The pianist and the organist began to play. The service was ending. Sing. Sing. Sing. I don’t remember the name of the song, but I sang, as I always did. Then my brown-eyed boy on the platform asked everyone to be seated. He pulled a piece of paper out of his burgundy leather binder—the binder he had used in seminary—and began to read out loud what he had written on the paper. My head felt dizzy. I closed my eyes and just listened. Listened to that voice I love read the words of parting. Leaving. Going away. Resigning. And he read. And the congregation voted. And it was done. All those years of service in the same church, done. Just like that. And…no…one…came…to…say…goodbye. My heart broke into a million pieces. After all those years, we were leaving the building as if we were strangers to everyone. I could hardly bear the pain.
I walked outside into the sunshine to get into my car, but I changed my mind. Instead, I walked to the side door of the church fellowship hall. On the grass, just to the edge of the well-manicured flower beds, I knelt down on both knees. I didn’t care who saw me. This moment was about You and me, God. No one else. This was about the breaking of my heart. The crushed spirit inside me. The weariness of years of ministry. I lifted my face to the blue sky. I didn’t see You, Father. In my grief, I couldn’t think of any words to appeal to You, so I just let wet, drippy tears fall onto my lavender blouse and hoped You were looking. If my arms could have reached, I would have grabbed You around Your ankles and just held on. Held on for dear life. I wanted more than anything to touch You. But all I saw was blue sky.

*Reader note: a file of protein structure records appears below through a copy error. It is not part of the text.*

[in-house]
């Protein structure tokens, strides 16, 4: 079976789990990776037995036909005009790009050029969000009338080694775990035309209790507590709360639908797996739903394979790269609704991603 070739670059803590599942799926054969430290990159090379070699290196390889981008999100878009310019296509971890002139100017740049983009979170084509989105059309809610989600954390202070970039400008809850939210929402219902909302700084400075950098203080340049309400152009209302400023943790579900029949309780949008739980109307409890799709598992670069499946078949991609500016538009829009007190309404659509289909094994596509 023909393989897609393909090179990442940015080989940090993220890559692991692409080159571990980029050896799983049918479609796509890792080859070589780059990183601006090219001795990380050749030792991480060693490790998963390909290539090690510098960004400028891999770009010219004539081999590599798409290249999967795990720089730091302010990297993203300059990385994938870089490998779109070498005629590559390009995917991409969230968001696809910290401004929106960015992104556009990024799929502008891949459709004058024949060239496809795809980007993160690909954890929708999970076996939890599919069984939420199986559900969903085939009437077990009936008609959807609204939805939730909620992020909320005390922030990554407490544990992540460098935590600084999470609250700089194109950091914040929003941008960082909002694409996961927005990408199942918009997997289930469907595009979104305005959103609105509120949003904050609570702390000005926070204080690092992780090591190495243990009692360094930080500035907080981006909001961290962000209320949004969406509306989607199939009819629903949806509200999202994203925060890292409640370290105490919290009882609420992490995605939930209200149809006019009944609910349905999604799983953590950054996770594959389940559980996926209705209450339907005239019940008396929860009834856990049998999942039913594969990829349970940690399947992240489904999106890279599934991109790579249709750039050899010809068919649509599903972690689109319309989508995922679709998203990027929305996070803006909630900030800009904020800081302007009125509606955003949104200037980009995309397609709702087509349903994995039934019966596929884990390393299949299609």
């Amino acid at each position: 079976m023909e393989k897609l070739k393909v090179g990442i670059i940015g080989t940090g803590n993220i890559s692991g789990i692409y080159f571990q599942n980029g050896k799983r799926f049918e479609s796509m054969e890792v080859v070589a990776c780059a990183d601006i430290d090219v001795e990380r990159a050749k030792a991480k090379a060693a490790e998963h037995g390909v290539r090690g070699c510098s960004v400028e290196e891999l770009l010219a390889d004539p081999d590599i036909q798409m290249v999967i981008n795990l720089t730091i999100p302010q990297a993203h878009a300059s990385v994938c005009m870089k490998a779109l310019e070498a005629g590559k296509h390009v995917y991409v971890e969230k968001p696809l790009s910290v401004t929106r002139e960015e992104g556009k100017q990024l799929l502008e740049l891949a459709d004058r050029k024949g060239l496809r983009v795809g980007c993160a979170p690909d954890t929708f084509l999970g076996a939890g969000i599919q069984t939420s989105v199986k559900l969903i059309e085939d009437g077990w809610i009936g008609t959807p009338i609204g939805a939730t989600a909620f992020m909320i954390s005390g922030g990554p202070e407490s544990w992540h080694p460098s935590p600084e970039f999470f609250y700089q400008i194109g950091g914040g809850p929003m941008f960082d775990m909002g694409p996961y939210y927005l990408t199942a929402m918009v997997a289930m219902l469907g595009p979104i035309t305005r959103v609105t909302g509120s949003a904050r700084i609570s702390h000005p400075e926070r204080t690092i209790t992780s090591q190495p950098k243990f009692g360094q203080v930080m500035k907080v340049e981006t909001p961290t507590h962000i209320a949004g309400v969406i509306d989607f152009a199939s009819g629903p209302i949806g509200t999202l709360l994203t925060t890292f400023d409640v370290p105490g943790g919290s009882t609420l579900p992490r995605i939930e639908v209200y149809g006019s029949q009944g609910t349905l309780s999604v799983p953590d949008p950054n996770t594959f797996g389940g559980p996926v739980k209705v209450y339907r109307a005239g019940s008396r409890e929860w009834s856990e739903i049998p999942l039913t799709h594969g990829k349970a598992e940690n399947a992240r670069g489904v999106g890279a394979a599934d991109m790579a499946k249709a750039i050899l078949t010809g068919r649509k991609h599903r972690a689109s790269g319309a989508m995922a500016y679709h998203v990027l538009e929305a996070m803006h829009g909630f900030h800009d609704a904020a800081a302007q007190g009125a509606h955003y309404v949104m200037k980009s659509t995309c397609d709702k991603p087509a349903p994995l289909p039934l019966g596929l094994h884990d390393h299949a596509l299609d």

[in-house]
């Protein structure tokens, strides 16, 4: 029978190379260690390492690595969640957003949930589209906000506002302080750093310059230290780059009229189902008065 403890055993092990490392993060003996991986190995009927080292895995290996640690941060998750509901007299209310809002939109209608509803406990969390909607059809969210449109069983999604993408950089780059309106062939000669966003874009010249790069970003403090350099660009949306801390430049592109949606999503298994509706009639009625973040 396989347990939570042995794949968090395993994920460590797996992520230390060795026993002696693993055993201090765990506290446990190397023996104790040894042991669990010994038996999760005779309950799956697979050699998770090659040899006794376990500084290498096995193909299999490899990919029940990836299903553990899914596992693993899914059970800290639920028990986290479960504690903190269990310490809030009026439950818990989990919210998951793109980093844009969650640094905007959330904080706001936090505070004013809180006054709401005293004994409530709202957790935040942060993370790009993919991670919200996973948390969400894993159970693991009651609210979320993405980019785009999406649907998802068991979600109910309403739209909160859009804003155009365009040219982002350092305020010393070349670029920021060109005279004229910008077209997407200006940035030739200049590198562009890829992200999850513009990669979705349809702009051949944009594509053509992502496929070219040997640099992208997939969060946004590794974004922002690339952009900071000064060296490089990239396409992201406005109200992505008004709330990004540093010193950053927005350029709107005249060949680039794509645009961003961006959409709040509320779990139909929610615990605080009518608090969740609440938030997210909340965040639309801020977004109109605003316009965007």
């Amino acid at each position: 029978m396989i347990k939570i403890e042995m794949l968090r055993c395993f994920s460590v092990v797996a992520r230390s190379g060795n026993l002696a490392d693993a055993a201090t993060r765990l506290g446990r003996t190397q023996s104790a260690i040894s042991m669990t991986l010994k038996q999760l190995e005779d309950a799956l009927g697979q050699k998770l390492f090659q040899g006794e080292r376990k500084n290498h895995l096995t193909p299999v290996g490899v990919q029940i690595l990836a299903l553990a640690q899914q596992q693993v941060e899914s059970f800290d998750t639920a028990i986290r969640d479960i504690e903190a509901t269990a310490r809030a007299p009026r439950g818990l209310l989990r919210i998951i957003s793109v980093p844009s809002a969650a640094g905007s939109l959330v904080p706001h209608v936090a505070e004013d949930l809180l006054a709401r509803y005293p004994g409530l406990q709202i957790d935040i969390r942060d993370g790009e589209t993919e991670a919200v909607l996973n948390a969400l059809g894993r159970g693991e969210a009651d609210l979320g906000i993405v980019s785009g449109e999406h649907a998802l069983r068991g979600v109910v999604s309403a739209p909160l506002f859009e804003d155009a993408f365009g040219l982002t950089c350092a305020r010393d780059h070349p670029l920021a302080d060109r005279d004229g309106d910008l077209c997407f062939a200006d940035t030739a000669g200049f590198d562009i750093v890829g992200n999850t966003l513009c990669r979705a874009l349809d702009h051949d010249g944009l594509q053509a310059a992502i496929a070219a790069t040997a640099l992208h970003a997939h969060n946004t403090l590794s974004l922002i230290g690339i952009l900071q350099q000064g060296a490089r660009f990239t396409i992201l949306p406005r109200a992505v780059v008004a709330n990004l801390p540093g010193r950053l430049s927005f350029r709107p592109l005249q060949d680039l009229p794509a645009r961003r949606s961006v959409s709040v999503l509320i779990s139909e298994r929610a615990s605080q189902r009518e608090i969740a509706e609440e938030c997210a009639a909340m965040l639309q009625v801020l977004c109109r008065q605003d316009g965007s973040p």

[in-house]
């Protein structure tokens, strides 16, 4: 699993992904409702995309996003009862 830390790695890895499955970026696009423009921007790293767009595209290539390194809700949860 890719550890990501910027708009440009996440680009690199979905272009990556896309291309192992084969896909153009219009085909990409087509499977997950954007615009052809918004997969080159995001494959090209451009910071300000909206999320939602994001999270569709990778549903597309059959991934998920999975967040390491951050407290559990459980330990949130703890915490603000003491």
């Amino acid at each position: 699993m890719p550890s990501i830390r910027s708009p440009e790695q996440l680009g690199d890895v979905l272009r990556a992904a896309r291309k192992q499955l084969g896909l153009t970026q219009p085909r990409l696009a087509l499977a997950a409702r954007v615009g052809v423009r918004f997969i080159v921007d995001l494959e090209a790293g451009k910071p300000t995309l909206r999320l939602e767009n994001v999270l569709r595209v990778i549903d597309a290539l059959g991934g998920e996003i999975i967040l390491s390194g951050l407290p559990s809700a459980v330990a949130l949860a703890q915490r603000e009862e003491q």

From the time I was a very small girl playing with blocks in the floor of a Sunday School room, I was in Your house. I learned my Scripture verses each week. I memorized that cute little song that taught me to say the books of the Bible in exact order. I got pins for perfect attendance. I kept those pins in my little girl jewelry box and wore them on my little girl Sunday dresses. How I loved church! In the worship services, I held the hymnal high and sang loudly. I witnessed to all my friends after I came to know You as my Savior. I wanted everyone to hear about Jesus and His love! Your house, Your work, being a witness for You, were my joy and purpose.